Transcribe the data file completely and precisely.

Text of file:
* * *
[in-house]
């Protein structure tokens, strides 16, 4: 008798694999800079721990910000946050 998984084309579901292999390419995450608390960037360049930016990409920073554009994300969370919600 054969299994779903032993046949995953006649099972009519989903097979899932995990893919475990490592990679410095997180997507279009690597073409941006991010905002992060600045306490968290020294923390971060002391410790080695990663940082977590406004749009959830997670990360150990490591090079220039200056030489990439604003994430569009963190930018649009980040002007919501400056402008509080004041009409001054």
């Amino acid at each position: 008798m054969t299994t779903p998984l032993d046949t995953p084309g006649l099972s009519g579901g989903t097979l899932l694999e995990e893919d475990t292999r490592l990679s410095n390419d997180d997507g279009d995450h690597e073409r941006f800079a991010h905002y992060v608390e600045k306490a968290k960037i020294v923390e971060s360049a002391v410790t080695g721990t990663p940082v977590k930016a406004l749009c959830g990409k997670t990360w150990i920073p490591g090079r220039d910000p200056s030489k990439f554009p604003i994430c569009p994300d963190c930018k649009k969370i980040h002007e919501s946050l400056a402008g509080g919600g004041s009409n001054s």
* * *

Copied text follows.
[in-house]
């Protein structure tokens, strides 16, 4: 008798694999800079721990910000946050 998984084309579901292999390419995450608390960037360049930016990409920073554009994300969370919600 054969299994779903032993046949995953006649099972009519989903097979899932995990893919475990490592990679410095997180997507279009690597073409941006991010905002992060600045306490968290020294923390971060002391410790080695990663940082977590406004749009959830997670990360150990490591090079220039200056030489990439604003994430569009963190930018649009980040002007919501400056402008509080004041009409001054």
């Amino acid at each position: 008798m054969t299994t779903p998984l032993d046949t995953p084309g006649l099972s009519g579901g989903t097979l899932l694999e995990e893919d475990t292999r490592l990679s410095n390419d997180d997507g279009d995450h690597e073409r941006f800079a991010h905002y992060v608390e600045k306490a968290k960037i020294v923390e971060s360049a002391v410790t080695g721990t990663p940082v977590k930016a406004l749009c959830g990409k997670t990360w150990i920073p490591g090079r220039d910000p200056s030489k990439f554009p604003i994430c569009p994300d963190c930018k649009k969370i980040h002007e919501s946050l400056a402008g509080g919600g004041s009409n001054s």